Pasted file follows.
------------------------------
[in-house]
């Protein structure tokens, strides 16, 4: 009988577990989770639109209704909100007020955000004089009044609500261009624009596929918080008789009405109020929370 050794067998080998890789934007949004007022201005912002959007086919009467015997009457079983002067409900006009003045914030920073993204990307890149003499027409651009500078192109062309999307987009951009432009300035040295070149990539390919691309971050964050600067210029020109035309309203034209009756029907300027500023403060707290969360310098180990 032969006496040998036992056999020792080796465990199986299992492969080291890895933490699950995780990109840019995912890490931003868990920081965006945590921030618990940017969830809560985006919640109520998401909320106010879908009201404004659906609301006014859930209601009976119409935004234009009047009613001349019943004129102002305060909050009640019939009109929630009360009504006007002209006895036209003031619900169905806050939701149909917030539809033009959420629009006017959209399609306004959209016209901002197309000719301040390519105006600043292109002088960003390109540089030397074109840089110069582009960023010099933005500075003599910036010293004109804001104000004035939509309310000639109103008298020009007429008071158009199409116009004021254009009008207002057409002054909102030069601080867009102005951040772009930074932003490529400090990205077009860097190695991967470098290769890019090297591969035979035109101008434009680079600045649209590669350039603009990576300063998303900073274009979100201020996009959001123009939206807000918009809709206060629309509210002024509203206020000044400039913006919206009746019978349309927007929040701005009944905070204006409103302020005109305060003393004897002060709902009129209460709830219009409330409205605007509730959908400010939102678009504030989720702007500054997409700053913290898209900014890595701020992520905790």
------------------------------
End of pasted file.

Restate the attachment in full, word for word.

[in-house]
């Protein structure tokens, strides 16, 4: 009988577990989770639109209704909100007020955000004089009044609500261009624009596929918080008789009405109020929370 050794067998080998890789934007949004007022201005912002959007086919009467015997009457079983002067409900006009003045914030920073993204990307890149003499027409651009500078192109062309999307987009951009432009300035040295070149990539390919691309971050964050600067210029020109035309309203034209009756029907300027500023403060707290969360310098180990 032969006496040998036992056999020792080796465990199986299992492969080291890895933490699950995780990109840019995912890490931003868990920081965006945590921030618990940017969830809560985006919640109520998401909320106010879908009201404004659906609301006014859930209601009976119409935004234009009047009613001349019943004129102002305060909050009640019939009109929630009360009504006007002209006895036209003031619900169905806050939701149909917030539809033009959420629009006017959209399609306004959209016209901002197309000719301040390519105006600043292109002088960003390109540089030397074109840089110069582009960023010099933005500075003599910036010293004109804001104000004035939509309310000639109103008298020009007429008071158009199409116009004021254009009008207002057409002054909102030069601080867009102005951040772009930074932003490529400090990205077009860097190695991967470098290769890019090297591969035979035109101008434009680079600045649209590669350039603009990576300063998303900073274009979100201020996009959001123009939206807000918009809709206060629309509210002024509203206020000044400039913006919206009746019978349309927007929040701005009944905070204006409103302020005109305060003393004897002060709902009129209460709830219009409330409205605007509730959908400010939102678009504030989720702007500054997409700053913290898209900014890595701020992520905790």